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Ignacio Aguilar

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About Ignacio Aguilar

  • Birthday 03/07/1980

Profile Information

  • Occupation
    Cinematographer
  • Location
    Madrid, Spain
  • My Gear
    Arri Alexa Mini, Arri Alexa, Red Epic Dragon

Contact Methods

  • Website URL
    http://www.harmonicacinema.com/ignacio-aguilar/

Recent Profile Visitors

7922 profile views
  1. Selling again the camera. The price has been lowered. Get in touch if interested.
  2. Hello, I want to buy a used OConnor head in good or very good condition. Located in Europe. Please PM to get in touch if you have one. Regards.
  3. Let me know via PM if you would consider selling the 1/4 H&H Double Fog alone if it’s still available.
  4. I have re-watched this film with my older kid. I hadn't seen it in decades, but it makes me remember how underrated cinematographer Donald M. Morgan [ASC] was. What a beautiful anamorphic photography, mostly in low-light, using the gorgeous Panavision Super High Speed lenses at very wide apertures, plus a few zoom shots here and there. Beautifully directed by Carpenter, brilliant acting by both Jeff Bridges and Karen Allen, and a nice main theme by composer Jack Nitzsche. ILM's vfx work seems quite outdated, happily the film relies as less as possible on the effects. The funny thing is that Dean Cundey is mostly regarded as Carpenter's cinematographer of choice during that era (later on, they worked again on "Big Trouble in Little China", 1986, their last film together), but Donald M. Morgan had shot (very well) Robert Zemeckis’ two first movies, and had previously worked with John Carpenter for the TV movie "Elvis" (1979) and more recently adapting Stephen King's "Christine" (1983), which is very well shot too. So “Starman” was their third project together. So somehow in 1984, Carpenter and Zemeckis switched their directors of photography, as Cundey shot "Romancing The Stone" for Zemeckis and Morgan did the same with "Starman". Michael Douglas was producing the two pictures.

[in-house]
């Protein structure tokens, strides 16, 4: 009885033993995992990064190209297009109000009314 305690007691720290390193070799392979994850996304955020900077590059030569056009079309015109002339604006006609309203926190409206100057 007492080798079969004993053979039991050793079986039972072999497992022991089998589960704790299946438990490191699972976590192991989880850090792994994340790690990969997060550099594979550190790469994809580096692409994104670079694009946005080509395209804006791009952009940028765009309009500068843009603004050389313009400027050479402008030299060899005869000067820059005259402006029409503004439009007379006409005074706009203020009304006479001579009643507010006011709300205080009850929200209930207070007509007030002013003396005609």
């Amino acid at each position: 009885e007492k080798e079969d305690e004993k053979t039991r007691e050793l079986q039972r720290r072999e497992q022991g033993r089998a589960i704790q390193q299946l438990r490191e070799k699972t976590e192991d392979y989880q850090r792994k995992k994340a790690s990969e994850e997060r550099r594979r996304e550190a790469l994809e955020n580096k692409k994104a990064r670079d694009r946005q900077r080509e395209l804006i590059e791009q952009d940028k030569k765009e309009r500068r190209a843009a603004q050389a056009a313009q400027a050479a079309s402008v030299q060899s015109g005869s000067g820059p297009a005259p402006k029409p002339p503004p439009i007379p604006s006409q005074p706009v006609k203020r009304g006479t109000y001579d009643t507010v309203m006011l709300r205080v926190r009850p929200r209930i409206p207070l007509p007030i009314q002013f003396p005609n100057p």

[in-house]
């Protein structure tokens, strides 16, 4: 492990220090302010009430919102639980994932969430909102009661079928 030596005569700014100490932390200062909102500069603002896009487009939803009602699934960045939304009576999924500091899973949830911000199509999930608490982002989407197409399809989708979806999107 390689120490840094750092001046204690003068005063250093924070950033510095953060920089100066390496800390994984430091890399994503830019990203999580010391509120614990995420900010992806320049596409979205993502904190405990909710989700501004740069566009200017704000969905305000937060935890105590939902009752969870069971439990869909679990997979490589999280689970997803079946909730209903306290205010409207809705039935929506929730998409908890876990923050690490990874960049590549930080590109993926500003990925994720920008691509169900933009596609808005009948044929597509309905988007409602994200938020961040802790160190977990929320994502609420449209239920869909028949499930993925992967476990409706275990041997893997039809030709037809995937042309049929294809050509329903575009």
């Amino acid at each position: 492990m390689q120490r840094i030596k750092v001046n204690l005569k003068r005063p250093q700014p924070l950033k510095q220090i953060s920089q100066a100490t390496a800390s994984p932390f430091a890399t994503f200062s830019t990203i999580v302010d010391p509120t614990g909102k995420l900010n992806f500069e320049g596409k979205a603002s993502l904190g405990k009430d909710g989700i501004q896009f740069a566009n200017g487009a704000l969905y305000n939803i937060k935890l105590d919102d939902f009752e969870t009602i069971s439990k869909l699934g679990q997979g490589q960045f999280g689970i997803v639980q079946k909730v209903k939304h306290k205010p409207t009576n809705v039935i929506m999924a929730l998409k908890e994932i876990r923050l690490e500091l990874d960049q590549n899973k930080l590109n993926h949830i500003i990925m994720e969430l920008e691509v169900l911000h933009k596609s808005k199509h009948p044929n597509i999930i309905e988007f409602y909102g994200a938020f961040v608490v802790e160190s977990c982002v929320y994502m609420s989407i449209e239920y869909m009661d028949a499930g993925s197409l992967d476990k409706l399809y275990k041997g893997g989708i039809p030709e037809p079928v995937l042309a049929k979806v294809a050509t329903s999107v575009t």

5. Super High Speed Anamorphics are from the mid 70's, they were mentioned by Vilmos Zsigmond in the AC article about his photography for "Close Encounters of the Third Kind" (and you can certainly see them in action in the opening air traffic controllers scene). I've seen them in at least one pic on the set of John Carpenter's "Halloween" and I bet they were used by Richard H. Kline for many scenes of the 1976 remake of "King Kong". These lenses use Nikon glass and it's said they predate the E Series, which are Nikon as well, in design. What I don't really know is if the lenses are still around. I'd say most if not all of "Escape From New York" (1981) used them, and the night exteriors from "Die Hard" (1988) and some shots in Michael Mann's "Heat" (1995) did as well. I think Wally Pfister carried them on some of the "Batman" movies too.
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